Towards the end of October, it was announced that telecommunications giant AT&T would purchase the multinational media corporation Time Warner for $85.4 billion. For most people, a deal of that magnitude is difficult even to comprehend. What are the implications of such a merger? What does it mean for the average American? While at first glance it may just seem like chess between multi-billion dollar players that has limited relevance, it could affect your wallet and viewing and data options in more ways than you realize.
Consolidation of Power
What makes this deal truly alarming is just how much media power is being consolidated into a single company. Of course, Time Warner is no stranger to big mergers. It began as two separate companies, Time, Inc. (which ran Time Magazine) and Warner Communications (the holding company for Warner Bros.), which themselves merged in 1990. Then in 2000, the company was bought by AOL, and has continued to expand since then.
HBO, the CW Network, DC Comics, 10% of Hulu, and a variety of other properties all fall under the umbrella of Time Warner’s media empire. AT&T, meanwhile, is not only America’s second-largest provider of mobile services and largest landline provider, but also controls DirecTV satellite television.
As more of these companies come together, the less competition there is. Both Time Warner and DirecTV currently provide television services to a large portion of the U.S. population. Uniting them under the same company allows them to raise prices and impose other limitations on consumers, who now have fewer options to choose from.
When a giant merger occurs, we tend to focus on the negative aspects, but there could be some benefits to it as well. AT&T claims that by adding their super-fast 5G mobile network to Time Warner’s vast library of programming options, it could create a better viewing paradigm in today’s world of cord-cutting.
The appeal of cable companies always used to be that they offered such a wide array of channels and programming. However, that has come to mean paying for enormous, unwieldy content packages stuffed with channels you never watch, in order to get the few programs that you want. This is why an increasing number of people are opting to leave cable behind in favor of online options such as Hulu, Netflix and Amazon.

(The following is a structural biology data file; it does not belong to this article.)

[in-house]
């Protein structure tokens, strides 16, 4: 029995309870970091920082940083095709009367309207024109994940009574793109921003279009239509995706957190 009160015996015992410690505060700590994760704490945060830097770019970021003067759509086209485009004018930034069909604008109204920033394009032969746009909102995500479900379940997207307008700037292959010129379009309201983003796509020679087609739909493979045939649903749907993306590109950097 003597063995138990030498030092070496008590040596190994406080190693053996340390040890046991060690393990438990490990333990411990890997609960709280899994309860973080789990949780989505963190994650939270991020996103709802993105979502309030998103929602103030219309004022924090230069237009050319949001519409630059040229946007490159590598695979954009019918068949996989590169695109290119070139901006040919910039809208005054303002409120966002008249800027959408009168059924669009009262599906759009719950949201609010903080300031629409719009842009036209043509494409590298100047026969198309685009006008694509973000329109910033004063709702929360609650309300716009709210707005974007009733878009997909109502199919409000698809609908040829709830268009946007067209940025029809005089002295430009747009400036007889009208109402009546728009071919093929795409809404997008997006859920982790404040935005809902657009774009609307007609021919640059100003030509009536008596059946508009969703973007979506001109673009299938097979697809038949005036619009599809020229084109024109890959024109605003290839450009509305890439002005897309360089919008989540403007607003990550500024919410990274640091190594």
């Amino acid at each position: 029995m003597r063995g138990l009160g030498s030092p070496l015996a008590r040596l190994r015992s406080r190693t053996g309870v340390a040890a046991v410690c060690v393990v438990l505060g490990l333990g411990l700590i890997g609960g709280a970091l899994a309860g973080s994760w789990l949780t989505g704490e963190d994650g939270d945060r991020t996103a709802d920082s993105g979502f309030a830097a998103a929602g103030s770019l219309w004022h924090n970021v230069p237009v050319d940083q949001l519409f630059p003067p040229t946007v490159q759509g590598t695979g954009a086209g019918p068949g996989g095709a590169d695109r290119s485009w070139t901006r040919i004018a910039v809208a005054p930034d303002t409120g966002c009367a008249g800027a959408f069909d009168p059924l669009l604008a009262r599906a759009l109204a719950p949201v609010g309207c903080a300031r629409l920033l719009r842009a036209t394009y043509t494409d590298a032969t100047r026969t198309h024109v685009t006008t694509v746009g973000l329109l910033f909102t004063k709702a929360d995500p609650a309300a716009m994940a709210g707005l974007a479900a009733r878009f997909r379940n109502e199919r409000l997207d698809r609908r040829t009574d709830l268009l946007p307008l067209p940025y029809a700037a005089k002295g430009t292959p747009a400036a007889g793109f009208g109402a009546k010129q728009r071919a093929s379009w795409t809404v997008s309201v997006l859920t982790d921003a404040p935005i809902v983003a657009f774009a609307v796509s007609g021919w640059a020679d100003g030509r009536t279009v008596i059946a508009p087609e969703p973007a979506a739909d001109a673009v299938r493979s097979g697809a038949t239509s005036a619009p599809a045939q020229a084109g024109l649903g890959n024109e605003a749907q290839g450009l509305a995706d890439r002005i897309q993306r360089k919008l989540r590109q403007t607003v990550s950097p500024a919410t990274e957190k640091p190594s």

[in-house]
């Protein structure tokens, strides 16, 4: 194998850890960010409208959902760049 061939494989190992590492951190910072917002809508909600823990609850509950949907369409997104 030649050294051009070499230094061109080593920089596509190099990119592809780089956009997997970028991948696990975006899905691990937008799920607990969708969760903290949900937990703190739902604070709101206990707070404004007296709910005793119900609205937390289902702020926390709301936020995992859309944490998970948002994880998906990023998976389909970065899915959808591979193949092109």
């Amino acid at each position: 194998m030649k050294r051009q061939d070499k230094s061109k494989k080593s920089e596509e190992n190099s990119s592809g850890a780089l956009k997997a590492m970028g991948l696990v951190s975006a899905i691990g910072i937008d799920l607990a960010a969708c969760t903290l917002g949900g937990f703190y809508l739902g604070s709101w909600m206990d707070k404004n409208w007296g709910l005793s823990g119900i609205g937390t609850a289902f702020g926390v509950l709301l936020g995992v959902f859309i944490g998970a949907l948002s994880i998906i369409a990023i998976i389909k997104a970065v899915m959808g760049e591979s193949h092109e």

AT&T has proposed a new model, however, which combines the best parts of cable with the best parts of internet content. You can tailor a content package to meet your needs, with a lot of channels or only a few, then stream the content to any device you want, including your computer, television, tablet or smartphone.
How well this model would work, however, and how much it would cost, remain to be seen. AT&T claims that increased opportunities for advertising partnerships would actually lower costs for consumers, but this seems doubtful. Mergers nearly always result in higher prices and fewer options for everyone, not the other way around.
In fact, this could even open up the door for more mergers of this kind across the board, consolidating the companies you deal with even further, raising the costs to you and limiting your choices more and more. Time will tell what will ultimately happen as a result of this one merger, but chances are it will have some degree of financial—and choice—downside for average American consumers. It’s also a good reminder to keep your eye on the big players. As their influence expands, so does their control of our economy.